9. On or about 29 6 1949, Chandrika Prasad Gupta filed a suit being suit No. 2283 of 1949, against the petitioners and the other parties to this suit, for a declaration that it was he, who was entitled to the benefits of the agreement for sale, dated 1-12-1933, and also of the consent decree dated 5-6 1989. Bon Behari Roy did not appear in that suit. In that suit, Radha Krishna Shaw was restrained from getting a conveyance of the property. On or about 2-6-1940, the suit was dismissed by Sarkar J. There was an application for restoration of the suit which was ordered to be restored upon payment of certain moneys, but as the same was not paid, the order of dismissal stands. The next thing that happened was that Bon Behari Roy filed a suit before the Subordinate Judge at Alipore, being Title Suit No. 115 of 1950, against Chandrika Prasad Gupta, the Shaws and the two ladies, Sm. Nivanani Roy and Sm. Sailabala Mitra, for a declaration that the consent decree dated 5-6-1939, was void, nullity, and without jurisdiction. The ground made in the plaint is that the property being outside jurisdiction, the High Court could not pass such a decree. This suit has been transferred to this Court under clause 13, Letters Patent.

10. The petitioners say that they have now made inquiries and searches in the records of the Corporation of Calcutta and the Collectorate, and also referred to Smart's Survey Plan, and have come to the conclusion that the schedule in the agreement for sale was not correct, but due to 'Inadvertance and/or mistake, errors and omissions' the description as given in the schedule to the agreement was not a correct description, it is said that the boundaries are quite correct but the holding number of the premises instead of being '84' should be '85, 85/A and a portion of 86'. The next mistake is in respect of the amount of revenue payable, which is stated to be Rs. 2-4-11 per cotta, but should be 'Rs. 2-12-9 in respect of holding Nos. 85 and 85/A' and as 'Rs. 0-3-4 in respect of holding No. 85' (sic). Although no other mistakes are pointed out in the petition, it appeared at the hearing of the application that if the holding is altered, then as a result, the area of the land would no longer be 10 cottas, but 19 cottas more or less. In the title-suit filed at Alipore mentioned above, Roy has stated that the boundary given in the agreement for sale was wrong. According to him, the rest of the description of the properties, namely, the holding number, the amount of revenue payable etc., are all right but the boundaries are quite incorrect.

11. I have looked into Smart's Survey Plan relating to these properties and I find as follows:

12. If the property sold is holding No. '85, 85/a and portion of 86', then the plot of land would be a large rectangular piece, situate almost. on the main Cossipore Road, and the area would not be 10 cottahs but nearly double that area. If it is holding No. '84', then it is a smaller plot of land, nearly square in size and situated somewhat away from the main Cossipore Road. Both these plots are stated to be covered with water. They are also referred to as 'Ponds'.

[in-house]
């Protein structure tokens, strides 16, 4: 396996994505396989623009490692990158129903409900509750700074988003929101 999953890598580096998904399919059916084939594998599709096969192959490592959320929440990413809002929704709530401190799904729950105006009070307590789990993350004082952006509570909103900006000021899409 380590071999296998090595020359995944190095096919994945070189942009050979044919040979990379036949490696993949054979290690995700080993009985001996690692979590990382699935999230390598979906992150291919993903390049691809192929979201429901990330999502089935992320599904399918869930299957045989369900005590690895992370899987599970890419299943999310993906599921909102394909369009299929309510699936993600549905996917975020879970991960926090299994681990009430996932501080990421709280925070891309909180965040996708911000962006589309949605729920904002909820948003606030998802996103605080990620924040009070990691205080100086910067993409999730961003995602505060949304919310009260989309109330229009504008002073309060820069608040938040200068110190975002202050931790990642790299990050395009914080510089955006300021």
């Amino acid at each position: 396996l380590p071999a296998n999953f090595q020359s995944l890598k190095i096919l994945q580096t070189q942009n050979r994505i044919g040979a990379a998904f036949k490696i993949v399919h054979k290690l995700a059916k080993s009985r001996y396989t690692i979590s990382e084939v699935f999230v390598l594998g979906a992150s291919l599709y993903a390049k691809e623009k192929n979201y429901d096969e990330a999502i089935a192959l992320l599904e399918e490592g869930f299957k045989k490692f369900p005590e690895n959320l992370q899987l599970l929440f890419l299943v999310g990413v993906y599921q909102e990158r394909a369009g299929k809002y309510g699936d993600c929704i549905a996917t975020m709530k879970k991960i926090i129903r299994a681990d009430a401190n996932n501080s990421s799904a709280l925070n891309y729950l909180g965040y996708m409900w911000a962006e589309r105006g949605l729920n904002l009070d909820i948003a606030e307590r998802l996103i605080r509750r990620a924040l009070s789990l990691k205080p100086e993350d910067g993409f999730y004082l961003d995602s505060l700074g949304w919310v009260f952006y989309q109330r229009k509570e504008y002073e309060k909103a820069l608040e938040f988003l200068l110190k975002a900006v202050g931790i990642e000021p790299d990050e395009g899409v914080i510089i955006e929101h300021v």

13. It, therefore, comes to this, that the area, and amount of the revenue would be correct if the holding is No. '84', but the boundary would be incorrect. Whereas, if it was holding Nos. '85, 85/a and part of 86' then the boundaries would be more or less correct but the area and the revenue payable would be incorrect. As regards the boundary, it is not possible to verify it with absolute precision. It appears that in or about 1930, a portion of the land contiguous to holdings 85, 85A was sold to Mt. Birajini, and in the schedule to the agreement, part of the western boundary is given as ''Mt. Birajini's land'. From the materials placed before me, I am unable to verify where 'Sristhidhar Lane', or 'Girindranath Mukerji Road' are situated, nor doe3 it appear from Smart's Survey Plan that these are the northern or southern boundaries of holding Nos. '85,. 85A and part of 86'. According to Roy, the property which is now being claimed is premises No. 1A, Satchasipara Road, which was never agreed to be sold. I am told that both these plots are ponds, and Roy states that he should not be made to convey a pond double the size of what, he agreed to sell. But these are not the only difficulties. According to Roy, he had agreed to sell holding No. 84 free from incumbrances and had got the two ladies Sm. Nivanani Roy and Sm. Sailabala Mitra (being his sister and aunt respectively) to relinquish their charges on that, holding only. According to Roy, the holdings now claimed were heavily mortgaged and, in fact have been now sold to third parties. Also, accord to him, the two ladies abovenamed have no intention of releasing 'premises No. 1 Satchasipara Road' as it now is, from their claims for maintenance, etc.